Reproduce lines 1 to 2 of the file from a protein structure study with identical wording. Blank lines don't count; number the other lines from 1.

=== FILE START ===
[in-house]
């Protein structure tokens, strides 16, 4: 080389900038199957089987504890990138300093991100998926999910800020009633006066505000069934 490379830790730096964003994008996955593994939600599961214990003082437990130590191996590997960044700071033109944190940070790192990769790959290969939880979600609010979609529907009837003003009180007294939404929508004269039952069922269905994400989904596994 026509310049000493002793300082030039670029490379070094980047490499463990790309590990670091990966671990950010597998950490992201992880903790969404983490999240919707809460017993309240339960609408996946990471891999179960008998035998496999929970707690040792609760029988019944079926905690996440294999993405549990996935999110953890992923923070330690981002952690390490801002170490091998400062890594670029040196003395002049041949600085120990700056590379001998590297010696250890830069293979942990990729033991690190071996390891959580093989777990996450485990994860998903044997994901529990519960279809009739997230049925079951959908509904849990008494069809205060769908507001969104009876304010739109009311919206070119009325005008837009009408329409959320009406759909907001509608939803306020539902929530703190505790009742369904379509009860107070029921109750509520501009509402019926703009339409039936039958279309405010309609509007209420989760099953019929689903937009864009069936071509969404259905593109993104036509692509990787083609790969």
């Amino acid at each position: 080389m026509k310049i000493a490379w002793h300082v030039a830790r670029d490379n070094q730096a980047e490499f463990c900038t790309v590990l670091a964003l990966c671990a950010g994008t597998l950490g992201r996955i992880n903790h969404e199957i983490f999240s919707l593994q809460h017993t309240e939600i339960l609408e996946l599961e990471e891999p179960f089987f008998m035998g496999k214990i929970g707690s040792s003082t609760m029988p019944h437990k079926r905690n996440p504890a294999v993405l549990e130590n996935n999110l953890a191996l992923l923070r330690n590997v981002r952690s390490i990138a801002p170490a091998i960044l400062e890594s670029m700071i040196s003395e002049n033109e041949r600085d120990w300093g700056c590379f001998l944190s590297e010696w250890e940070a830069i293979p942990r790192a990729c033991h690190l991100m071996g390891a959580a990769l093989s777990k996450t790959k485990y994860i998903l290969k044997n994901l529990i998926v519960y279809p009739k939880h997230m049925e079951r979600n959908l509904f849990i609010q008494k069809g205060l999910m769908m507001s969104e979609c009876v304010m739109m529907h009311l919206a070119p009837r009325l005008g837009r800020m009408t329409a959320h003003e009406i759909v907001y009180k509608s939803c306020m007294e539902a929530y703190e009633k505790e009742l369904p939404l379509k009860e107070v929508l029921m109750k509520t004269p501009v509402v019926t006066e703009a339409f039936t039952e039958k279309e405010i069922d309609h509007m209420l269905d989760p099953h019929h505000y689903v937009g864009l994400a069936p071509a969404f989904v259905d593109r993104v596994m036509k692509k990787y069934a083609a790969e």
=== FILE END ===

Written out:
[in-house]
């Protein structure tokens, strides 16, 4: 080389900038199957089987504890990138300093991100998926999910800020009633006066505000069934 490379830790730096964003994008996955593994939600599961214990003082437990130590191996590997960044700071033109944190940070790192990769790959290969939880979600609010979609529907009837003003009180007294939404929508004269039952069922269905994400989904596994 026509310049000493002793300082030039670029490379070094980047490499463990790309590990670091990966671990950010597998950490992201992880903790969404983490999240919707809460017993309240339960609408996946990471891999179960008998035998496999929970707690040792609760029988019944079926905690996440294999993405549990996935999110953890992923923070330690981002952690390490801002170490091998400062890594670029040196003395002049041949600085120990700056590379001998590297010696250890830069293979942990990729033991690190071996390891959580093989777990996450485990994860998903044997994901529990519960279809009739997230049925079951959908509904849990008494069809205060769908507001969104009876304010739109009311919206070119009325005008837009009408329409959320009406759909907001509608939803306020539902929530703190505790009742369904379509009860107070029921109750509520501009509402019926703009339409039936039958279309405010309609509007209420989760099953019929689903937009864009069936071509969404259905593109993104036509692509990787083609790969």